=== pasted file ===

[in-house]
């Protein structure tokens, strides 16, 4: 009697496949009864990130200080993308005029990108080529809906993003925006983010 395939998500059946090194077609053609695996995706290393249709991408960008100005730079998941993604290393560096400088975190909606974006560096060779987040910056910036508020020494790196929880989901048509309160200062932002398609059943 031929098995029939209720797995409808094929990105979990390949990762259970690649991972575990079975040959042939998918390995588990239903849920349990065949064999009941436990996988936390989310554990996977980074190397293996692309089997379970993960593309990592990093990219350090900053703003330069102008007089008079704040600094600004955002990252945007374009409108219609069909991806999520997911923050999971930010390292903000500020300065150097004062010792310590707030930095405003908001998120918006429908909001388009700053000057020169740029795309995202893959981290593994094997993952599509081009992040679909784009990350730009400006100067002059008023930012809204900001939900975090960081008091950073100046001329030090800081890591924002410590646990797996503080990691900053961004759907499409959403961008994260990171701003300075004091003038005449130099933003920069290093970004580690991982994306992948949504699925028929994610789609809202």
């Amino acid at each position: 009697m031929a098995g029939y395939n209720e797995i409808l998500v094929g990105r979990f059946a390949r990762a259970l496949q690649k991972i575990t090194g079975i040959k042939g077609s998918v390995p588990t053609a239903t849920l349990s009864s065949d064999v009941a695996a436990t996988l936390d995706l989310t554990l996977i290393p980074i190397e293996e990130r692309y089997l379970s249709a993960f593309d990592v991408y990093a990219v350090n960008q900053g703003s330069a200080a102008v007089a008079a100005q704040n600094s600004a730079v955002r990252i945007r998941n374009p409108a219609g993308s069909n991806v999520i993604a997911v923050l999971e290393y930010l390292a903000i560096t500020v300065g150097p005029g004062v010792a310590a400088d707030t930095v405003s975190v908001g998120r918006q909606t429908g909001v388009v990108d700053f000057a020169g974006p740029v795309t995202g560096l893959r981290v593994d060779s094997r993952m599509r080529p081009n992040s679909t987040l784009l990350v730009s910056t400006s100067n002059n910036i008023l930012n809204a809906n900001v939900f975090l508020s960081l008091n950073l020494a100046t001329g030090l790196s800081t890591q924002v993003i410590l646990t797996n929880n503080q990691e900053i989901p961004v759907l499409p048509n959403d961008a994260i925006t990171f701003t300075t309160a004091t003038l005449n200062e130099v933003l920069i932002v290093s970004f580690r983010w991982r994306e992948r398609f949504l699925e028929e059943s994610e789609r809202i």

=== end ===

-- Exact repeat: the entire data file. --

[in-house]
């Protein structure tokens, strides 16, 4: 009697496949009864990130200080993308005029990108080529809906993003925006983010 395939998500059946090194077609053609695996995706290393249709991408960008100005730079998941993604290393560096400088975190909606974006560096060779987040910056910036508020020494790196929880989901048509309160200062932002398609059943 031929098995029939209720797995409808094929990105979990390949990762259970690649991972575990079975040959042939998918390995588990239903849920349990065949064999009941436990996988936390989310554990996977980074190397293996692309089997379970993960593309990592990093990219350090900053703003330069102008007089008079704040600094600004955002990252945007374009409108219609069909991806999520997911923050999971930010390292903000500020300065150097004062010792310590707030930095405003908001998120918006429908909001388009700053000057020169740029795309995202893959981290593994094997993952599509081009992040679909784009990350730009400006100067002059008023930012809204900001939900975090960081008091950073100046001329030090800081890591924002410590646990797996503080990691900053961004759907499409959403961008994260990171701003300075004091003038005449130099933003920069290093970004580690991982994306992948949504699925028929994610789609809202």
């Amino acid at each position: 009697m031929a098995g029939y395939n209720e797995i409808l998500v094929g990105r979990f059946a390949r990762a259970l496949q690649k991972i575990t090194g079975i040959k042939g077609s998918v390995p588990t053609a239903t849920l349990s009864s065949d064999v009941a695996a436990t996988l936390d995706l989310t554990l996977i290393p980074i190397e293996e990130r692309y089997l379970s249709a993960f593309d990592v991408y990093a990219v350090n960008q900053g703003s330069a200080a102008v007089a008079a100005q704040n600094s600004a730079v955002r990252i945007r998941n374009p409108a219609g993308s069909n991806v999520i993604a997911v923050l999971e290393y930010l390292a903000i560096t500020v300065g150097p005029g004062v010792a310590a400088d707030t930095v405003s975190v908001g998120r918006q909606t429908g909001v388009v990108d700053f000057a020169g974006p740029v795309t995202g560096l893959r981290v593994d060779s094997r993952m599509r080529p081009n992040s679909t987040l784009l990350v730009s910056t400006s100067n002059n910036i008023l930012n809204a809906n900001v939900f975090l508020s960081l008091n950073l020494a100046t001329g030090l790196s800081t890591q924002v993003i410590l646990t797996n929880n503080q990691e900053i989901p961004v759907l499409p048509n959403d961008a994260i925006t990171f701003t300075t309160a004091t003038l005449n200062e130099v933003l920069i932002v290093s970004f580690r983010w991982r994306e992948r398609f949504l699925e028929e059943s994610e789609r809202i």